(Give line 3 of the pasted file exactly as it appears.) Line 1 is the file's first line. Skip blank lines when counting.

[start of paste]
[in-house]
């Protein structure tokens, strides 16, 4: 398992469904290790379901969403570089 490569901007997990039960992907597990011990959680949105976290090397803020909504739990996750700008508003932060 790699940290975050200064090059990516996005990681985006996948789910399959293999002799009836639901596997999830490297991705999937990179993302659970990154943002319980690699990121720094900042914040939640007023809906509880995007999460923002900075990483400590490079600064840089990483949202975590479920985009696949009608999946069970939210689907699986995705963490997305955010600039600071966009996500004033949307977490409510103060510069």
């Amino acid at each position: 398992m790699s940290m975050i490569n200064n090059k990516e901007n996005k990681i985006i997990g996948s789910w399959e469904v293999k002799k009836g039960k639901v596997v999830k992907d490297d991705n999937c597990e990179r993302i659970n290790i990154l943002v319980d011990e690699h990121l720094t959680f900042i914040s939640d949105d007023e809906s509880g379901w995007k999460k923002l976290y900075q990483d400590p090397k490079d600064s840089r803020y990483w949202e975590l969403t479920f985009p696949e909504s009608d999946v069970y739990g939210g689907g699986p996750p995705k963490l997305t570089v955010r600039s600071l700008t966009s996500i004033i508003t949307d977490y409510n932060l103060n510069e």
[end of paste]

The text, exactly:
């Amino acid at each position: 398992m790699s940290m975050i490569n200064n090059k990516e901007n996005k990681i985006i997990g996948s789910w399959e469904v293999k002799k009836g039960k639901v596997v999830k992907d490297d991705n999937c597990e990179r993302i659970n290790i990154l943002v319980d011990e690699h990121l720094t959680f900042i914040s939640d949105d007023e809906s509880g379901w995007k999460k923002l976290y900075q990483d400590p090397k490079d600064s840089r803020y990483w949202e975590l969403t479920f985009p696949e909504s009608d999946v069970y739990g939210g689907g699986p996750p995705k963490l997305t570089v955010r600039s600071l700008t966009s996500i004033i508003t949307d977490y409510n932060l103060n510069e």